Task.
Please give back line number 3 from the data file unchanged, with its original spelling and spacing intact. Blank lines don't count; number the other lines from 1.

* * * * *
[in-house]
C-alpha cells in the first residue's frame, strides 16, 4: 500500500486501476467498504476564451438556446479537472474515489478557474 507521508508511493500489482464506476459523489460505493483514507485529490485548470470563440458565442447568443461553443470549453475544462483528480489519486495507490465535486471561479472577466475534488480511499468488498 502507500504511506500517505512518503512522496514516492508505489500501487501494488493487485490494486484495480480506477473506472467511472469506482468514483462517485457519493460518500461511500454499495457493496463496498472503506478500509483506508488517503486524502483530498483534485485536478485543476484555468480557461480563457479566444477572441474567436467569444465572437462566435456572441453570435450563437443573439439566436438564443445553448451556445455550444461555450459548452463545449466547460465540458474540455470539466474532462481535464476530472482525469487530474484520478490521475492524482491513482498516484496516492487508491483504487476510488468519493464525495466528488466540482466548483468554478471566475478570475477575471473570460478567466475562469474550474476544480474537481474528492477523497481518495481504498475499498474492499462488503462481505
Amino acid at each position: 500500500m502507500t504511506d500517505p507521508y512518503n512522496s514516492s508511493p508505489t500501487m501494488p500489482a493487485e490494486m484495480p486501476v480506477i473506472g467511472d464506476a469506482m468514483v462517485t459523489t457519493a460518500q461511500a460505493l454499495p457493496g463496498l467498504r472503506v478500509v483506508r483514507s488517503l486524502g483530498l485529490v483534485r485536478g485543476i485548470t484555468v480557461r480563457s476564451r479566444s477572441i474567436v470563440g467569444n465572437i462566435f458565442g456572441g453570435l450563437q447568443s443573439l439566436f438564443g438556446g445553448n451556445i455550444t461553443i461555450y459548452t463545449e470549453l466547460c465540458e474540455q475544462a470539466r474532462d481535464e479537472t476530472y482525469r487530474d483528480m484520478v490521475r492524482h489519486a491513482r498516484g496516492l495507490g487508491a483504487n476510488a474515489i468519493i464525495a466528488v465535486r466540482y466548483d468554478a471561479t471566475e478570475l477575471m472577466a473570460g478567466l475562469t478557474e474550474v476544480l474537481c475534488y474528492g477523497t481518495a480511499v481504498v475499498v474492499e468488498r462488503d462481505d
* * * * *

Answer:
Amino acid at each position: 500500500m502507500t504511506d500517505p507521508y512518503n512522496s514516492s508511493p508505489t500501487m501494488p500489482a493487485e490494486m484495480p486501476v480506477i473506472g467511472d464506476a469506482m468514483v462517485t459523489t457519493a460518500q461511500a460505493l454499495p457493496g463496498l467498504r472503506v478500509v483506508r483514507s488517503l486524502g483530498l485529490v483534485r485536478g485543476i485548470t484555468v480557461r480563457s476564451r479566444s477572441i474567436v470563440g467569444n465572437i462566435f458565442g456572441g453570435l450563437q447568443s443573439l439566436f438564443g438556446g445553448n451556445i455550444t461553443i461555450y459548452t463545449e470549453l466547460c465540458e474540455q475544462a470539466r474532462d481535464e479537472t476530472y482525469r487530474d483528480m484520478v490521475r492524482h489519486a491513482r498516484g496516492l495507490g487508491a483504487n476510488a474515489i468519493i464525495a466528488v465535486r466540482y466548483d468554478a471561479t471566475e478570475l477575471m472577466a473570460g478567466l475562469t478557474e474550474v476544480l474537481c475534488y474528492g477523497t481518495a480511499v481504498v475499498v474492499e468488498r462488503d462481505d